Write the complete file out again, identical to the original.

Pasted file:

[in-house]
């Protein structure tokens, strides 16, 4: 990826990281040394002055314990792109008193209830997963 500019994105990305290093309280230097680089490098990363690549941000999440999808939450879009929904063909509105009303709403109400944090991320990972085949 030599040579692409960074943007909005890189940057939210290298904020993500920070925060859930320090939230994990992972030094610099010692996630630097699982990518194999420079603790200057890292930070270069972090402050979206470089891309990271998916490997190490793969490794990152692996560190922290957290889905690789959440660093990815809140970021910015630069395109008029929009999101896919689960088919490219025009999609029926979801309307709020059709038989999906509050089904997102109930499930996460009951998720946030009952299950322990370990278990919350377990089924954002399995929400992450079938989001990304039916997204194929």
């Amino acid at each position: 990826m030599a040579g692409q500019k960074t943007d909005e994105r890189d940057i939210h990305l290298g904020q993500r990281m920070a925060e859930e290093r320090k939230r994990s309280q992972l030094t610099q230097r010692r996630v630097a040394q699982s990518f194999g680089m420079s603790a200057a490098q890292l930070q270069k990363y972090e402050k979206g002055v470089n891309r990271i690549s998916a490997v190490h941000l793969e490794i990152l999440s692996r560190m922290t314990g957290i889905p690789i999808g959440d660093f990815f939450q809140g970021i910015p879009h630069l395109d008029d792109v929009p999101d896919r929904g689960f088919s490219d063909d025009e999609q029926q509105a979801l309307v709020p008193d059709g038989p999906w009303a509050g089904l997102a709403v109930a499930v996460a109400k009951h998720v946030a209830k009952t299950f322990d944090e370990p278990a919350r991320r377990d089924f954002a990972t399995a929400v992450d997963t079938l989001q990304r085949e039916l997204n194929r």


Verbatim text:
[in-house]
């Protein structure tokens, strides 16, 4: 990826990281040394002055314990792109008193209830997963 500019994105990305290093309280230097680089490098990363690549941000999440999808939450879009929904063909509105009303709403109400944090991320990972085949 030599040579692409960074943007909005890189940057939210290298904020993500920070925060859930320090939230994990992972030094610099010692996630630097699982990518194999420079603790200057890292930070270069972090402050979206470089891309990271998916490997190490793969490794990152692996560190922290957290889905690789959440660093990815809140970021910015630069395109008029929009999101896919689960088919490219025009999609029926979801309307709020059709038989999906509050089904997102109930499930996460009951998720946030009952299950322990370990278990919350377990089924954002399995929400992450079938989001990304039916997204194929």
């Amino acid at each position: 990826m030599a040579g692409q500019k960074t943007d909005e994105r890189d940057i939210h990305l290298g904020q993500r990281m920070a925060e859930e290093r320090k939230r994990s309280q992972l030094t610099q230097r010692r996630v630097a040394q699982s990518f194999g680089m420079s603790a200057a490098q890292l930070q270069k990363y972090e402050k979206g002055v470089n891309r990271i690549s998916a490997v190490h941000l793969e490794i990152l999440s692996r560190m922290t314990g957290i889905p690789i999808g959440d660093f990815f939450q809140g970021i910015p879009h630069l395109d008029d792109v929009p999101d896919r929904g689960f088919s490219d063909d025009e999609q029926q509105a979801l309307v709020p008193d059709g038989p999906w009303a509050g089904l997102a709403v109930a499930v996460a109400k009951h998720v946030a209830k009952t299950f322990d944090e370990p278990a919350r991320r377990d089924f954002a990972t399995a929400v992450d997963t079938l989001q990304r085949e039916l997204n194929r």